Sabah Muslim couple buck the norm with piggy wares for Chinese New Year

KOTA KINABALU: It’s a busy day at the Riverson Walk bazaar at Kota Kinabalu Times Square where traders have set up their stalls and spread out an array of goods and products to tempt passers-by.

Adam Baderun and Yuslina Badrum are among the many calling out to prospective customers. Their stall features a variety of laser-cut items specially designed for Chinese New Year.

Key chains, pins and bookmarks are carefully arranged in rows. But perhaps the most eye-catching sight of all are the figurines of pigs, in conjunction with the Chinese zodiac animal being celebrated this year.

The pig is considered unclean by the predominant Malay-Muslim community, but this Sabahan Muslim couple have no problem selling the figurines, nor do their customers seem fazed by the sight of tudung-clad Yuslina hawking her piggy wares.

Yuslina, nicknamed Yus, is of Kadazan-Sungai descent.

“It’s business as usual,” she told FMT. “There have been no awkward reactions so far, only positive comments and inquiries from our customers.”

Yus, a secondary school teacher, doesn’t understand the fuss over the animal in West Malaysia. She says if people truly understand their religion, they won’t get upset over trivial matters.

“For me, there is no issue (selling pig figurines),” she said.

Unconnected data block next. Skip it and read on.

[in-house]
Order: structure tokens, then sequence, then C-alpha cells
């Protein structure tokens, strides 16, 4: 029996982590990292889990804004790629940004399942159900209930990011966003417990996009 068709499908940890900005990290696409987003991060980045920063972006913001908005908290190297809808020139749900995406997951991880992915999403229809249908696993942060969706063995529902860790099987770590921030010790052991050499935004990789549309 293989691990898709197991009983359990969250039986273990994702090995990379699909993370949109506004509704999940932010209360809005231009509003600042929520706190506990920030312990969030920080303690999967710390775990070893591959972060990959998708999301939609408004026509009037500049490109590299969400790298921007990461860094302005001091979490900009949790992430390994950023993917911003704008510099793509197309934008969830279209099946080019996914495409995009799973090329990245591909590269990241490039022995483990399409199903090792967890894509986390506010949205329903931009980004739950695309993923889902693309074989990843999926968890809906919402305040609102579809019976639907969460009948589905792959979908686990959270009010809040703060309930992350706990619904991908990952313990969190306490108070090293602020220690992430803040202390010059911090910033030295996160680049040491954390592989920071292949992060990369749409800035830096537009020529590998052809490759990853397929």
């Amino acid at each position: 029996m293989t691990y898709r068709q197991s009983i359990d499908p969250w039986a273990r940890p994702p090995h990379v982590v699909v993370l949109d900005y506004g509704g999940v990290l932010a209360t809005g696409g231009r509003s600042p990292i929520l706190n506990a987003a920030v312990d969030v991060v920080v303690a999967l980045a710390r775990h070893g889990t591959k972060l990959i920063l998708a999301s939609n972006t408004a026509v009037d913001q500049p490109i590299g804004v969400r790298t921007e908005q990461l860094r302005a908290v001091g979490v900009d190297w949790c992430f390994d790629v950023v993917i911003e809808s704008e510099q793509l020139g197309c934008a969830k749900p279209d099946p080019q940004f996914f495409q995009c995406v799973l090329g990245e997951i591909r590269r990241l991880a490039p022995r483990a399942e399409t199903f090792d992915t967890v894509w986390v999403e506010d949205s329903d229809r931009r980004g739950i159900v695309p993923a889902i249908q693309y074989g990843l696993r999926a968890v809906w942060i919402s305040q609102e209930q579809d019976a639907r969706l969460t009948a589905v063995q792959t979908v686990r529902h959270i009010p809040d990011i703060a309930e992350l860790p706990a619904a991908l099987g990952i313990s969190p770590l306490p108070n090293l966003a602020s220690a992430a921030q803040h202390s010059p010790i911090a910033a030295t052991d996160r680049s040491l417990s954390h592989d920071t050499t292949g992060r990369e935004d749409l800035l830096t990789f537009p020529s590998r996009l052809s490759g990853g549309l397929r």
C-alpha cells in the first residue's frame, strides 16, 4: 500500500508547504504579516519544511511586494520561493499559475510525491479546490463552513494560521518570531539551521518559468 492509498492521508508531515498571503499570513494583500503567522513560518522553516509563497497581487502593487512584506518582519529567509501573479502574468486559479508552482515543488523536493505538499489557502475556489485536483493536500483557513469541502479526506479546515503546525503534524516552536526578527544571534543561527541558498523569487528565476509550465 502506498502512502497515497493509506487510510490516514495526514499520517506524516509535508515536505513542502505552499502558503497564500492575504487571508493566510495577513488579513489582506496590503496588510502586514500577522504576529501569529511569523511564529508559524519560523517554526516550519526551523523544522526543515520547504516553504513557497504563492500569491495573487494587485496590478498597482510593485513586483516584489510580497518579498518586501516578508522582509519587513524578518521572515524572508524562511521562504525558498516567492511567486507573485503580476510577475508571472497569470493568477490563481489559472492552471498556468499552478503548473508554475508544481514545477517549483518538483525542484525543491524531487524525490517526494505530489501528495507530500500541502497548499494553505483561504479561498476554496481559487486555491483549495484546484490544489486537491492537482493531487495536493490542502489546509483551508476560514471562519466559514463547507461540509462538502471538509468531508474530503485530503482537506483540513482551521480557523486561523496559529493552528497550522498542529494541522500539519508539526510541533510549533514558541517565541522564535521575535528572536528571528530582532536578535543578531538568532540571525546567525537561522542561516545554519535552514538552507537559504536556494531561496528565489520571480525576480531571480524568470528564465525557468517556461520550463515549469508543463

“Pigs and dogs are God’s creation as well. As long as you keep to your own religion, like not consuming swine meat, you’re okay.

“You’d be surprised how much we can learn and understand about other people’s culture if we promote tolerance.”

The bazaar here where FMT caught up with the couple is held every two months. Yus and her husband Adam share the business with two others.

Adam said all of the items at their stall are made in their own shop in Penampang using laser cut technology. When asked about their experience of selling the figurines, he said it is a non-issue in Sabah.

“In the peninsula, the very mention of babi or pig will raise red flags. But for us, we know our faith. Selling the icons will not shake our beliefs. We don’t consume the meat, and the items are just art.

“It’s not our place to look down on other people’s culture,” he added. “In Sabah, we live in a multiracial and multi-religious setting, and we tolerate each other. We learn to appreciate our respective beliefs.”

Adam is an aircraft technician. His father is from Perak and his mother hails from Selangor, but both have been living in Sabah for over 40 years now.

“My parents have no problem with us selling the pig icons,” he told FMT. “They have been here for so long and have learned how tolerant a society Sabah is.”

But the bulk of Adam’s thanks for teaching him about the harmonious lifestyle in Sabah goes to his wife, Yus. He and Yus, both 32 now, got married in 2013.

“My wife’s family consists of Muslims and non-Muslims. That’s where I effectively learned about tolerance and understanding the beliefs of others,” he said.

Adam and Yus said the pig figurines have been a hit among their customers. In the past, they have also sold items commemorating Easter and Christmas, including decorative pieces inscribed with Bible verses.

“We’ve had orders from people for these items as well,” Adam said. “Again, we know our own faith as this doesn’t trouble our beliefs. It is just art.

“If only people took the time and effort to understand each other.”

Source : FMT

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